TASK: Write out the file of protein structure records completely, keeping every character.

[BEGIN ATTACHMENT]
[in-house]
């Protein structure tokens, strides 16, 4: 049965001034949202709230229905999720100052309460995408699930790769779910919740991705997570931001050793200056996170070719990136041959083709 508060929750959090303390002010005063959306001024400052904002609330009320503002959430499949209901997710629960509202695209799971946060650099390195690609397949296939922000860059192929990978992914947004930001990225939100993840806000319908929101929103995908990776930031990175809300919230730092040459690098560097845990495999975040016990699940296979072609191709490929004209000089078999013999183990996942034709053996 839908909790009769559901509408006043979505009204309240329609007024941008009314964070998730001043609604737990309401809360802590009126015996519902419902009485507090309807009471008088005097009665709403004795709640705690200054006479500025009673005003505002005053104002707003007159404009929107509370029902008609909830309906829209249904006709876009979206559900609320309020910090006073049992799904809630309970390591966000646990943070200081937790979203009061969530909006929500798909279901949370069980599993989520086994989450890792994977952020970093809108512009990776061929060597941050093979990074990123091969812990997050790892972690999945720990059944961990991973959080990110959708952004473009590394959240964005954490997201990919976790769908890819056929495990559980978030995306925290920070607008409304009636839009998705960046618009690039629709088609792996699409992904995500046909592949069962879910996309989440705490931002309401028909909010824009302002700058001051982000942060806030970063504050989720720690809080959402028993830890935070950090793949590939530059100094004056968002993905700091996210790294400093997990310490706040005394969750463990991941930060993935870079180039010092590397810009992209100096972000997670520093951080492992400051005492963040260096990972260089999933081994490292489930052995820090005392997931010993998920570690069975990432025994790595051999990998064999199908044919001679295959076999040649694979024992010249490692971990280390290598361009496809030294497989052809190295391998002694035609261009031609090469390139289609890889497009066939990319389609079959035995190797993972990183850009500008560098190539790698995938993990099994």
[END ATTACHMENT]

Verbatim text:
[in-house]
């Protein structure tokens, strides 16, 4: 049965001034949202709230229905999720100052309460995408699930790769779910919740991705997570931001050793200056996170070719990136041959083709 508060929750959090303390002010005063959306001024400052904002609330009320503002959430499949209901997710629960509202695209799971946060650099390195690609397949296939922000860059192929990978992914947004930001990225939100993840806000319908929101929103995908990776930031990175809300919230730092040459690098560097845990495999975040016990699940296979072609191709490929004209000089078999013999183990996942034709053996 839908909790009769559901509408006043979505009204309240329609007024941008009314964070998730001043609604737990309401809360802590009126015996519902419902009485507090309807009471008088005097009665709403004795709640705690200054006479500025009673005003505002005053104002707003007159404009929107509370029902008609909830309906829209249904006709876009979206559900609320309020910090006073049992799904809630309970390591966000646990943070200081937790979203009061969530909006929500798909279901949370069980599993989520086994989450890792994977952020970093809108512009990776061929060597941050093979990074990123091969812990997050790892972690999945720990059944961990991973959080990110959708952004473009590394959240964005954490997201990919976790769908890819056929495990559980978030995306925290920070607008409304009636839009998705960046618009690039629709088609792996699409992904995500046909592949069962879910996309989440705490931002309401028909909010824009302002700058001051982000942060806030970063504050989720720690809080959402028993830890935070950090793949590939530059100094004056968002993905700091996210790294400093997990310490706040005394969750463990991941930060993935870079180039010092590397810009992209100096972000997670520093951080492992400051005492963040260096990972260089999933081994490292489930052995820090005392997931010993998920570690069975990432025994790595051999990998064999199908044919001679295959076999040649694979024992010249490692971990280390290598361009496809030294497989052809190295391998002694035609261009031609090469390139289609890889497009066939990319389609079959035995190797993972990183850009500008560098190539790698995938993990099994």